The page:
7 months ago • 1 min
Japan’s stocks have been making a comeback – and it’s been fierce. Thanks to alluring valuations, a robust growth spurt, and a more conducive business environment, these shares have been shaking off a thick layer of cobwebs. And the oracle of Omaha, good old Warren Buffett himself, is reaping the benefits.
Way back in 2020, Buffett started sinking his teeth into the five bigwigs of Japanese trading houses. These huge conglomerates, known as sōgō shōsha, are the veins pumping life into Japan’s economy. They’ve got deep roots in Japan’s economy and history, and provide an array of commodities – food, textiles, machinery, and, most significantly, energy and metals.
And after holding a tête-à-tête with these companies last month (on a trip to Japan with his likely Berkshire Hathaway successor) he revealed that he had upped his stake, making it his largest investment outside of the US and Europe. And he also indicated he might still have an appetite for more.
It makes sense: these companies tick all the boxes on Buffett’s investment checklist: they're high-quality, profitable businesses protected by high entry barriers; they're well-managed; they shell out handsome dividends; and their stocks trade at attractive prices. As you can see from the chart, these companies look pretty appealing relative to US stocks.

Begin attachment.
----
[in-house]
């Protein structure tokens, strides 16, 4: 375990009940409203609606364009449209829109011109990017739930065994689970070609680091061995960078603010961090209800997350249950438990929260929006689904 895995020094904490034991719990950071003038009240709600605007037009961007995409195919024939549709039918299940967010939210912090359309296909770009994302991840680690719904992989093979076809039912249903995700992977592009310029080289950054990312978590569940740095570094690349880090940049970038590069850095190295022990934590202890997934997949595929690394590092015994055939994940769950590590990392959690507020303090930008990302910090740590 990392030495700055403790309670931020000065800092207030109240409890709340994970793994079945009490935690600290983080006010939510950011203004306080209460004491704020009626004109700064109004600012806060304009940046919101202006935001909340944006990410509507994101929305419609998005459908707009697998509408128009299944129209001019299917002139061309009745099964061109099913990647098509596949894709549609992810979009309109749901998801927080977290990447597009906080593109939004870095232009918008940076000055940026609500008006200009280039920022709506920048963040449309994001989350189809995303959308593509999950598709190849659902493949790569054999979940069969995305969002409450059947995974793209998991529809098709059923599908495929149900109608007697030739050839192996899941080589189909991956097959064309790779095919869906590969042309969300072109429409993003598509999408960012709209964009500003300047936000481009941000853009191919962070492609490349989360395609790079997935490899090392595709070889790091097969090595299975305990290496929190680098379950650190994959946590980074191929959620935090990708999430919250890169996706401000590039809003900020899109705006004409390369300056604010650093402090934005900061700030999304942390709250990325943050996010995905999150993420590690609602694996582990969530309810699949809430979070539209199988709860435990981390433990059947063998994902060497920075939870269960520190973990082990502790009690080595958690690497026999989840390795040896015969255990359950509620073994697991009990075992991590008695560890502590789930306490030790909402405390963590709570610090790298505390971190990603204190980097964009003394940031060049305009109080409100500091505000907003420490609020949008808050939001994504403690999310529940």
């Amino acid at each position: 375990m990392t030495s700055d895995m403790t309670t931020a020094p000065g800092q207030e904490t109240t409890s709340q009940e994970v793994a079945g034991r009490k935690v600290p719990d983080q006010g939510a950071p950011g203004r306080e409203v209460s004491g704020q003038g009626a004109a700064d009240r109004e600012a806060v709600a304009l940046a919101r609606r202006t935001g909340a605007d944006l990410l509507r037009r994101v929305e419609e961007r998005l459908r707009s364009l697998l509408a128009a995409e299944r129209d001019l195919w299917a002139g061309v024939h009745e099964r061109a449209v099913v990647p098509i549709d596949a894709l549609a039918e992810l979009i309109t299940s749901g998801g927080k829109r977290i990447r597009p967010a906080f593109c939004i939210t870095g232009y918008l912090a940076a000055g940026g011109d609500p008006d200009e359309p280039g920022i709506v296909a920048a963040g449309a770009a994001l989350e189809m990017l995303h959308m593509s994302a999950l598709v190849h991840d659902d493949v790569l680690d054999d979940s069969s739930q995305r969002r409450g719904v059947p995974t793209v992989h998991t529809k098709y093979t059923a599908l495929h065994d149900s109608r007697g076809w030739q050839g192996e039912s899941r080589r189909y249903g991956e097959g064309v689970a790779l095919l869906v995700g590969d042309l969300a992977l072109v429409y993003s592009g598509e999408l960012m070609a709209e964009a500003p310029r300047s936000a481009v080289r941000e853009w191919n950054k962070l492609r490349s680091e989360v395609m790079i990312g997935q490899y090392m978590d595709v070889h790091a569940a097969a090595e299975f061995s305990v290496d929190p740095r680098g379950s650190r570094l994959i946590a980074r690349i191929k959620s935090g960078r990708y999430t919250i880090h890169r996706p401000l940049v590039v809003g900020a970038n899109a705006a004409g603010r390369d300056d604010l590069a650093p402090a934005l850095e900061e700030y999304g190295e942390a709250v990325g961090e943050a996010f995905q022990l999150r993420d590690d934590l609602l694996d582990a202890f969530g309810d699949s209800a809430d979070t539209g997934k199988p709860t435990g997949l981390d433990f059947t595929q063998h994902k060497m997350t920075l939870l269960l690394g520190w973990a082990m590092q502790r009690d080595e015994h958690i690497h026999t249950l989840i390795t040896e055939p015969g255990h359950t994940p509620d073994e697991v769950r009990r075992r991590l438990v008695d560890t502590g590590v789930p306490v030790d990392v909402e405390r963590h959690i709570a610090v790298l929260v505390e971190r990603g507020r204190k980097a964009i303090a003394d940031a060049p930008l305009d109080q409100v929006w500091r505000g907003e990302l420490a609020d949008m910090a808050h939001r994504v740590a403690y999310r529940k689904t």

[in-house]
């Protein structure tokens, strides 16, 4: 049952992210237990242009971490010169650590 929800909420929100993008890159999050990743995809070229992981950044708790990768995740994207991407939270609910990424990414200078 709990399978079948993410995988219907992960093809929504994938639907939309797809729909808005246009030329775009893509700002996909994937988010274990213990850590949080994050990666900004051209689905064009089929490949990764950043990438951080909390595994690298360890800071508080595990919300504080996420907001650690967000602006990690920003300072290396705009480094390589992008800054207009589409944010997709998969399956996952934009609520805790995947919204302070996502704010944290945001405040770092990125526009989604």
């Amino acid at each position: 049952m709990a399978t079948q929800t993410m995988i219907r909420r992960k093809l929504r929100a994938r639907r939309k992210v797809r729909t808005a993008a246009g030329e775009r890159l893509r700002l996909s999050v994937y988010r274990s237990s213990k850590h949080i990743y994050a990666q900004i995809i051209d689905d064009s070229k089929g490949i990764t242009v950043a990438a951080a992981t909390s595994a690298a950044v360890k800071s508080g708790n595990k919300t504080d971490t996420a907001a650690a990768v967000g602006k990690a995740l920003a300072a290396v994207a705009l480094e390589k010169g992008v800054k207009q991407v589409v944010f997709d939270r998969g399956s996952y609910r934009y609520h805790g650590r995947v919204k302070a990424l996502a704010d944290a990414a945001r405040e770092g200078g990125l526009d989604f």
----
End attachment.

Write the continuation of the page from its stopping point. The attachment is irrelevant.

But before you decide to blindly do as the oracle does, it’s important that you remember that Buffett sees investing as a marathon, not a sprint. (His preferred holding period, he’s often said, is “forever”.). As the man himself has cautioned, his investment isn’t trying to predict the trajectory of Japanese stocks over just the next year. That being said, if you're a patient value investor looking to sprinkle some global flavor into your portfolio, these five companies could be worth a second glance.
Disclaimer: These articles are provided for information purposes only. Occasionally, an opinion about whether to buy or sell a specific investment may be provided. The content is not intended to be a personal recommendation to buy or sell any financial instrument or product, or to adopt any investment strategy as it is not provided based on an assessment of your investing knowledge and experience, your financial situation or your investment objectives. The value of your investments, and the income derived from them, may go down as well as up. You may not get back all the money that you invest. The investments referred to in this article may not be suitable for all investors, and if in doubt, an investor should seek advice from a qualified investment advisor.
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